Extremely Loud and Incredibly Annoying

 This sermon was delivered at Russell Memorial UMC on October 28, 2012.

Mark 10:46-52

Healing of blind Bartimaeus

46 Jesus and his followers came into Jericho. As Jesus was leaving Jericho, together with his disciples and a sizable crowd, a blind beggar named Bartimaeus, Timaeus’ son, was sitting beside the road.47 When he heard that Jesus of Nazareth was there, he began to shout, “Jesus, Son of David, show me mercy!” 48 Many scolded him, telling him to be quiet, but he shouted even louder, “Son of David, show me mercy!”

49 Jesus stopped and said, “Call him forward.”

They called the blind man, “Be encouraged! Get up! He’s calling you.”

50 Throwing his coat to the side, he jumped up and came to Jesus.

51 Jesus asked him, “What do you want me to do for you?”

The blind man said, “Teacher, I want to see.”

52 Jesus said, “Go, your faith has healed you.” At once he was able to see, and he began to follow Jesus on the way.


There are some people you probably wish would just go away. Don’t deny it, we all know that one person who just… well they get on our nerves.

It’s the person at work who has only one joke, and that joke gets told over and over and over again until somebody laughs at it, just so that everyone’s misery is put out. It’s the person who, in church, somehow has the power to drown out everyone around them so that everyone knows that they were the lead in the high school musical twenty years ago. It’s the person who sits in the back of the class and just doesn’t get it, and continually dominates a conversation with their ridiculous opinions, or with their obnoxious questions. What they do to get on our nerves is irrelevant, because the end result is the same. These people just set us on edge. They get on our nerves. These people are the extremely loud, and the incredibly annoying.

I know I have these people in my life, but you see, I am conflicted about them. My brothers and sisters in Christ, before you stands such a person as these. I am one of them, one of the extremely loud and incredibly annoying, for you see, I am the youngest child in my family. For we youngest children, being extremely loud and incredibly annoying is an innate gift, a trait that transcends genetics and bloodlines, time and space. If you have a younger sibling, or if you are a younger sibling, you know this very well.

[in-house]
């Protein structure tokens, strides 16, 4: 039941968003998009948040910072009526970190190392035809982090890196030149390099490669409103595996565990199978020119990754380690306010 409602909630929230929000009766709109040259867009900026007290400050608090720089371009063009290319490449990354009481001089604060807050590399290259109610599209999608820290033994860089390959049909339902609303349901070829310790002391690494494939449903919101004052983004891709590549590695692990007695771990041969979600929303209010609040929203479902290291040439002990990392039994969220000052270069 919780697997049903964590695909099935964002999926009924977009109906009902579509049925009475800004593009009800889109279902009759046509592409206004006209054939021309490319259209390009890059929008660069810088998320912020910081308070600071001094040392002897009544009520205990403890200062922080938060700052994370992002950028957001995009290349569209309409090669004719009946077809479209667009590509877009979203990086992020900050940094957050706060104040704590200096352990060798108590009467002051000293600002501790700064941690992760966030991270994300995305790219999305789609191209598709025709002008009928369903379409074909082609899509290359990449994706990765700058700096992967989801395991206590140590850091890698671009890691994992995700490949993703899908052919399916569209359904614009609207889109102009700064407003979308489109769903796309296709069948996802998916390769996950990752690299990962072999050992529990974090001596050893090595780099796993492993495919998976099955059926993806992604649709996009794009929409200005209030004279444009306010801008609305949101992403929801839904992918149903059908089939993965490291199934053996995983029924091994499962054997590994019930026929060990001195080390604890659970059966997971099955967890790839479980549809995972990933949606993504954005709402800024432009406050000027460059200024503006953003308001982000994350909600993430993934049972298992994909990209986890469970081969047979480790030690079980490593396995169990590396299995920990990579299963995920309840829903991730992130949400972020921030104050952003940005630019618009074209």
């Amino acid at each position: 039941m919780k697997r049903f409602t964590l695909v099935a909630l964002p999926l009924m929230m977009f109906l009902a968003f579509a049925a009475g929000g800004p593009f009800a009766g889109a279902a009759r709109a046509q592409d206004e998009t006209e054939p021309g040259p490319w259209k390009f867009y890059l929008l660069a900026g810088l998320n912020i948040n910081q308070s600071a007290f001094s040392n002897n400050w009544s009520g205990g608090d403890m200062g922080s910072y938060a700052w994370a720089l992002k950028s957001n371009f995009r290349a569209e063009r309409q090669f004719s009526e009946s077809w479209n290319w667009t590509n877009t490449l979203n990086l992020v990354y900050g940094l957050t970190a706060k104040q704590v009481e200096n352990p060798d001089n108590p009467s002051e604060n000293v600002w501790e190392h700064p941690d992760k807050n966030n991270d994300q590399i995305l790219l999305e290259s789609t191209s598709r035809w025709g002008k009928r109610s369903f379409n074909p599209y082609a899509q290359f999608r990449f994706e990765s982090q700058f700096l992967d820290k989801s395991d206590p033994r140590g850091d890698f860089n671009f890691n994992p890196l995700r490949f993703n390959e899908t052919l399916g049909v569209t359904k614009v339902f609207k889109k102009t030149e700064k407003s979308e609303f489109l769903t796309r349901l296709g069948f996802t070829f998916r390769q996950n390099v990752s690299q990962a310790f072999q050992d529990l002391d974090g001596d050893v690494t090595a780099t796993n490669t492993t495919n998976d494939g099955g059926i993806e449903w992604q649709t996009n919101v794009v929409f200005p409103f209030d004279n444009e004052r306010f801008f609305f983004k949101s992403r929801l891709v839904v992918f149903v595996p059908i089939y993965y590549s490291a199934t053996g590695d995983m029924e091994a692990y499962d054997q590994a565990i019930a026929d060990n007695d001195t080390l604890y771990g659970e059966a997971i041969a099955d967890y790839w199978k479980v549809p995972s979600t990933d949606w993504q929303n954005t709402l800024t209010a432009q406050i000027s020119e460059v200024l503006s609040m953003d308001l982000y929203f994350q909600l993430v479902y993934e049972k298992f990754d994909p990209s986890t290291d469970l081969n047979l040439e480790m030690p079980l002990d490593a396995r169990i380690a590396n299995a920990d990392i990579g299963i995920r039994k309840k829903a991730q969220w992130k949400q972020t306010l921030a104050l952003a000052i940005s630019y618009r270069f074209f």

For most of my childhood, I knew exactly how to get on my older brother’s nerves, and it usually involved being both extremely loud and incredibly annoying. It’s really easy for me—at least when it came to my brother. On my own, I was actually a pretty shy kid. I wasn’t often very loud, and more often than not I was well behaved. Around my brother though, I could get pretty wound up. It usually involved me saying something I thought was terribly funny (or unfunny, for that matter) over and over again, until I was sure that someone had heard me. Each time I said it, it would be louder, and louder, because when you are the youngest child, you crave attention. Youngests can attest to that, right? The youngest children often are the ones who crave attention, because the eldest is often the star of the family, and while I will give my parents credit for doing what they could to make sure we both felt equal love, not everybody got that memo, specifically the teachers at school.

It’s easy when you are the youngest to live in the shadow of your older sibling—especially if your older sibling is a high achiever like mine is. “Oh, you must be Charles’s brother!” They would say. On the outside, I would say “Why yes. Yes I am.” The inner snarky person on the inside would say “Thank you for reminding me of that. I also have many fine qualities and abilities of my own, and actually my own identity, but yes, teacher that defines me by my family rather than trying to get to know me, I am Charles’s brother.” So sometimes I would get extremely loud and incredibly annoying anyways, even when he wasn’t around, because I still felt the craving for attention.

I will say though, that I really do love my brother. I do. And when I am annoying to him, he usually lets me know. And honestly, when he calls me out on it… I feel bad, because in my case, I never meant to be annoying. I never meant to be loud. I only ever meant to be heard, to be paid attention to. So this brings me back to my own conflict on being annoying, because I also know what it is to be annoyed. I can’t tell you how many people annoy me. When one of these people are around, I can’t stand it. There’s a physical reaction to being annoyed, and that reaction is to snuff out whatever it is that is annoying you. We want to make the annoying thing, the annoying person, just go away.

Often what we do is, when that person, that extremely loud and incredibly annoying person, does whatever he or she does loud enough and for long enough, we simply tune them out. We stop listening. We shut them out, because that’s the only way we can get along with our lives and not be dragged down by the irritation these people provide for us. We tune them out, and they somehow fade into the background noise of the world.